Anthropological and epidemiological studies and studies at the molecular level indicate that human beings evolved on a diet with a ratio of omega-6 to omega-3 essential fatty acids (EFA) of approximately 1 whereas in Western diets the ratio is 15/1 to 16.7/1. A high omega-6/omega-3 ratio, as is found in today's Western diets, promotes the pathogenesis of many diseases, including cardiovascular disease, cancer, osteoporosis, and inflammatory and autoimmune diseases, whereas increased levels of omega-3 polyunsaturated fatty acids (PUFA) (a lower omega-6/omega-3 ratio), exert suppressive effects. Increased dietary intake of linoleic acid (LA) leads to oxidation of low-density lipoprotein (LDL), platelet aggregation, and interferes with the incorporation of EFA in cell membrane phospholipids. Both omega-6 and omega-3 fatty acids influence gene expression. Omega-3 fatty acids have anti-inflammatory effects, suppress interleukin 1beta (IL-1beta), tumor necrosis factor-alpha (TNFalpha) and interleukin-6 (IL-6), whereas omega-6 fatty acids do not. Because inflammation is at the base of many chronic diseases, dietary intake of omega-3 fatty acids plays an important role in the manifestation of disease, particularly in persons with genetic variation, as for example in individuals with genetic variants at the 5-lipoxygenase (5-LO). Carotid intima media thickness (IMT) taken as a marker of the atherosclerotic burden is significantly increased, by 80%, in the variant group compared to carriers with the common allele, suggesting increased 5-LO promoter activity associated with the (variant) allele. Dietary arachidonic acid (AA) and LA increase the risk for cardiovascular disease in those with the variants, whereas dietary intake of eicosapentaenoic acid (EPA) and docosahexaenoic acid (DHA) decrease the risk. A lower ratio of omega-6/omega-3 fatty acids is needed for the prevention and management of chronic diseases. Because of genetic variation, the optimal omega-6/omega-3 fatty acid ratio would vary with the disease under consideration.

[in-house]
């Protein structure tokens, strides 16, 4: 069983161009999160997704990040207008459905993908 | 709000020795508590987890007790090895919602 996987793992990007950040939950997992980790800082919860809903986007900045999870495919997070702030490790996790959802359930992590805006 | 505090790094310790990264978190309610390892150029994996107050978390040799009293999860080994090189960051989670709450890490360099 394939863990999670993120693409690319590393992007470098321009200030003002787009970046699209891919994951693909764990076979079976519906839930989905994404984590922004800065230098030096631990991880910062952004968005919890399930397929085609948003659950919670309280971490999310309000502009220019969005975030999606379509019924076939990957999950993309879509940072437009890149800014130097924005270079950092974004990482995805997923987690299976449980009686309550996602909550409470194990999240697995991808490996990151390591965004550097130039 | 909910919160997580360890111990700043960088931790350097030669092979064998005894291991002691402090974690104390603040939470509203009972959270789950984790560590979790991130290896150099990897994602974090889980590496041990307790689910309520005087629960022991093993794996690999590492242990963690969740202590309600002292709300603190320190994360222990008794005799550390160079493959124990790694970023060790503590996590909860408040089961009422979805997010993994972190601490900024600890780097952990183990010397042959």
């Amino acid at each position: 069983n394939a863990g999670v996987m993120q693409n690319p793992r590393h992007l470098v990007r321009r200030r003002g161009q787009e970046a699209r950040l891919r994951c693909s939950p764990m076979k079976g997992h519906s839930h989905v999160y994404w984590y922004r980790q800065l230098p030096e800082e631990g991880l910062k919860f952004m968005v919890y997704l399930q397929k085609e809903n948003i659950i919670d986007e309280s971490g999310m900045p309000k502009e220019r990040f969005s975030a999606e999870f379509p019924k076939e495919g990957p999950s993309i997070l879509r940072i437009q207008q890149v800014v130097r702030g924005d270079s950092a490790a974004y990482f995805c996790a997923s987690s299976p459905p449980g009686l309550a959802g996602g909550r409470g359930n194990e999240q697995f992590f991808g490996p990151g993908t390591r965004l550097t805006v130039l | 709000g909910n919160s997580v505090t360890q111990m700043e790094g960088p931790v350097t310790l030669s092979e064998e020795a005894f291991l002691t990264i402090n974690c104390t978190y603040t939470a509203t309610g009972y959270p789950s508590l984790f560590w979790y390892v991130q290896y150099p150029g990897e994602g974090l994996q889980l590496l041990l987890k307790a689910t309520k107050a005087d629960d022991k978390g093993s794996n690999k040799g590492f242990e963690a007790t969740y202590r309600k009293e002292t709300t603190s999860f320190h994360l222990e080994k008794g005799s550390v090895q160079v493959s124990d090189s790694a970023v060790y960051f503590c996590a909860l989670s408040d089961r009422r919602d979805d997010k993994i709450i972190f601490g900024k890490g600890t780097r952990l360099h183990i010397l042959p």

mygame11